Academic writing is quite formal and is not designed to be entertaining. Remember that the most important goal in writing is to get your intelligent point across in a clear concise manner. This style of writing is structured, formal and objective. A wide range of vocabulary is of course important, however, when writing academic papers, it is often helpful to find key terms that are familiar to your reading audience. Focusing on scholarly text will also ultimately assist you in the writing process. Use academic journals to prepare a list of key words that are important in your research area—use this set of key words repeatedly throughout your document. Resist the urge to use your thesaurus to come up alternate synonyms to substitute for key terms; these words all have different meanings, nuances, and connotations. For example, if the key phrase for your discipline is “family structure”, —do not try substituting other phrases like “family composition”, “family formation”, “family arrangement”, or “family size.” Experimenting with alternative word choice can do more harm than good. On the other hand, purposely repeating key words and phrases links sentences and paragraphs. Moreover, repetition of key words and phrases not only emphasizes important points but also adds cohesion to your overall argument by creating powerful links between ideas in your paper and helping your reader understand the logic of your paper.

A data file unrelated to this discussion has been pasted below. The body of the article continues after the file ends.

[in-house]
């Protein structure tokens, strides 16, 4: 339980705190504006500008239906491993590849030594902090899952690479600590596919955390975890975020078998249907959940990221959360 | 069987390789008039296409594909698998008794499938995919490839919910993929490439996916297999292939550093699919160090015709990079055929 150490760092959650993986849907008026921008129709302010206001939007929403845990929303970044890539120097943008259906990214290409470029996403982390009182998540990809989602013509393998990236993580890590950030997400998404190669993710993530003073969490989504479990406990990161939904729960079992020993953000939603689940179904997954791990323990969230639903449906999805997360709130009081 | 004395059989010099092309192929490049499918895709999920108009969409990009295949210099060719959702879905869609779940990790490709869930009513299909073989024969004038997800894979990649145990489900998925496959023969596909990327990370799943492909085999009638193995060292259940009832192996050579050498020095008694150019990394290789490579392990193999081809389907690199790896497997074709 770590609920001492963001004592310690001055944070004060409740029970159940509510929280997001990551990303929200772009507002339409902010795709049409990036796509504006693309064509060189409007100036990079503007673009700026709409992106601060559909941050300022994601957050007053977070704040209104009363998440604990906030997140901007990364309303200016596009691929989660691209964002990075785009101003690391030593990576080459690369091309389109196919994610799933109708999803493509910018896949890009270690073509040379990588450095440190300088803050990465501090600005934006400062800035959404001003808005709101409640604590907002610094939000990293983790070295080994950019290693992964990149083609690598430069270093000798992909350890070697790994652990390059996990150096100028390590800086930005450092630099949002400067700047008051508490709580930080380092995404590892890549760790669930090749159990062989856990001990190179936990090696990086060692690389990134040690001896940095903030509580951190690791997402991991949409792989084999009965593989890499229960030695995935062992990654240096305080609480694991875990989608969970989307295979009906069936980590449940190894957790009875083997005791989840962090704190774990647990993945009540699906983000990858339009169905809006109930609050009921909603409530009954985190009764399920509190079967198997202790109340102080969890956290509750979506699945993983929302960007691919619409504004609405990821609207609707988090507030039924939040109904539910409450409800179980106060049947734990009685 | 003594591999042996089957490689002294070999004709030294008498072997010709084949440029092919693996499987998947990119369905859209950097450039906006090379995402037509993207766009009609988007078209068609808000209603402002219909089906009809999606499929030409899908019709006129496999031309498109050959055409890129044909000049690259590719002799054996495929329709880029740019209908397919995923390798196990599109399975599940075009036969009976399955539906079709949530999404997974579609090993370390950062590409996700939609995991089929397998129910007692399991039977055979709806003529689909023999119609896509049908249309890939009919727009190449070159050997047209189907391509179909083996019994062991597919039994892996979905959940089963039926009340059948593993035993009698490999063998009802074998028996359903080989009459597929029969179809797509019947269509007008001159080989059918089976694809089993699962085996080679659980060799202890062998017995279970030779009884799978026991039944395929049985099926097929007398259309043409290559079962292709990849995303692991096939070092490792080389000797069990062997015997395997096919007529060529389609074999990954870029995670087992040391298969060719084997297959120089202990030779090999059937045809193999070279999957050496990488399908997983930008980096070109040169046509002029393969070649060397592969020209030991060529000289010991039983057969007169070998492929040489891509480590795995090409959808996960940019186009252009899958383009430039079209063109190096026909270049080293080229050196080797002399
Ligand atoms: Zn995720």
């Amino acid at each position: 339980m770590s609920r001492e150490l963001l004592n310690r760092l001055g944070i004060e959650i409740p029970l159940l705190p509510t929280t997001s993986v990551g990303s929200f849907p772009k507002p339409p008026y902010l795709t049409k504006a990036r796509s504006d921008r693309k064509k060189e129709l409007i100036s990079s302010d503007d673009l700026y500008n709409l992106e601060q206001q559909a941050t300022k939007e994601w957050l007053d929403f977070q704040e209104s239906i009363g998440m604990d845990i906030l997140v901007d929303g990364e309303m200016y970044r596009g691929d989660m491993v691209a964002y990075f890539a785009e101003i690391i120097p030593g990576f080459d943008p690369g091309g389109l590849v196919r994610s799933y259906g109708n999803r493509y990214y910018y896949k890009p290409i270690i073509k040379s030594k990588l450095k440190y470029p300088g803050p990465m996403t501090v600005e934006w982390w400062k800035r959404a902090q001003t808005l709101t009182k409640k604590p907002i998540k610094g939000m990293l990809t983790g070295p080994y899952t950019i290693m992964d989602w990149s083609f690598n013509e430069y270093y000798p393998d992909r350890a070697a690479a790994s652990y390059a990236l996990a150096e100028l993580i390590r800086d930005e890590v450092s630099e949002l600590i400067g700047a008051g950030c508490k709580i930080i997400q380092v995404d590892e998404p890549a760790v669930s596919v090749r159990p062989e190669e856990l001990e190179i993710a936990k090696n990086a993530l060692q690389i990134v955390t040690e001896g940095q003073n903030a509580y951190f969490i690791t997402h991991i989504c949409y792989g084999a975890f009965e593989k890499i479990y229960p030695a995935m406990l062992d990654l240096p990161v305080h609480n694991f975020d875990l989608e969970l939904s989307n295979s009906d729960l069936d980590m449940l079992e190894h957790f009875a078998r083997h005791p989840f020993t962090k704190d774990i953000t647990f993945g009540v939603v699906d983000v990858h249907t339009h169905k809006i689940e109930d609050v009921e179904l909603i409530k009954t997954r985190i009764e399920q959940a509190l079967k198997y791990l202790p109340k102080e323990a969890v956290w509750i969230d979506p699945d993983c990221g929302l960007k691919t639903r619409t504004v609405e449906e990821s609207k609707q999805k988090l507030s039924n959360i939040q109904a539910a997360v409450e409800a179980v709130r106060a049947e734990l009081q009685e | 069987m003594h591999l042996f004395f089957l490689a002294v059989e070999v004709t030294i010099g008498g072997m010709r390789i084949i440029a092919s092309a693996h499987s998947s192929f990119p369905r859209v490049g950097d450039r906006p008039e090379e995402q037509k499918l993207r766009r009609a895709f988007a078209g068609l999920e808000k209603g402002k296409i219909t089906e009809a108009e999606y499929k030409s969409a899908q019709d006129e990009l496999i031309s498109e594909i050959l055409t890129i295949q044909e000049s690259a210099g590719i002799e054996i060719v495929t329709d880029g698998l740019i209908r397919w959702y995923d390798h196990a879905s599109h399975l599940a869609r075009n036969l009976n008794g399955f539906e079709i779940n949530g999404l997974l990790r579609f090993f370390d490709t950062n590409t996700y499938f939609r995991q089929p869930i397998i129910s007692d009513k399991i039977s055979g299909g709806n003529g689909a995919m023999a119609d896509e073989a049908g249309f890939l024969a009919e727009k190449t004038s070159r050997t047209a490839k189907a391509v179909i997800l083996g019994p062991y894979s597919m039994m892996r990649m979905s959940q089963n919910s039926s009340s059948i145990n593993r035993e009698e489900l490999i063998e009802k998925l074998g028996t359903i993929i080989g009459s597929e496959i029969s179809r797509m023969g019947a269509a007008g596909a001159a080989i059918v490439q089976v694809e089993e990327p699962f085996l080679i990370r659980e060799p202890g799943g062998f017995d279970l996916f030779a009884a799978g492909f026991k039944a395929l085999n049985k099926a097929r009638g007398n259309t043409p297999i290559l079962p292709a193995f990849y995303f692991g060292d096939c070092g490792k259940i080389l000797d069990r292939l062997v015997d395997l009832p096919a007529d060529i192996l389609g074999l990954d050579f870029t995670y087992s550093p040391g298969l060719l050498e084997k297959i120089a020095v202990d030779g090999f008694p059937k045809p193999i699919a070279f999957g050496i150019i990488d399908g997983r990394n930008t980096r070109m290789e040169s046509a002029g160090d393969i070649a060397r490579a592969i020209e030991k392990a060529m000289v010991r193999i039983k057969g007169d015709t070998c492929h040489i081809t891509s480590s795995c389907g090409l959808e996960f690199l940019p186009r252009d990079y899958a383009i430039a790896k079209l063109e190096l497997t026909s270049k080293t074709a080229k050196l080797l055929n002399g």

Organize Your Thoughts
At some point you’ll need to stop garnering ideas and facts, and start to write. First, however, it’s important to organize your project. Out of the mountains of raw data you have accumulated, you’ll need to decide what material to include, how to sequence that material, and how to shape your document to achieve the strongest possible argument and impression.
One of the most productive approaches to organizing your thesis or dissertation is to begin with your proposal and a well crafted table of contents (TOC). Your thesis or dissertation is really just an extension of your proposal; as such, a good starting point is to go through your proposal and simply change the tense from future to past. Then you can craft and use a TOC to create headers and sub-headers for the entire document.
This exercise will help you to organize your ideas effectively, and might also point out areas where you may need to collect more information. Be sure to involve your advisor in this process, and take careful note of the feedback he or she provides.
Editing Your Work
It is difficult for any writer to critique and proofread his or her own work. For the best result, take a “top-down” approach, and begin by reviewing the general organization and content of your writing. Don’t worry about sentence-level editing at this stage. Instead, focus on the flow of your paragraphs and sections, and whether they are properly ordered to facilitate a smooth stream of thought. One way to gauge this is to write down all of your topic sentences in the order in which they appear in the document. (You can accomplish this quickly and easily by using the “blocking” function of your word processor to copy them to a blank page.) Once the sentences are listed in this fashion, you can easily observe whether they flow logically and make any necessary changes.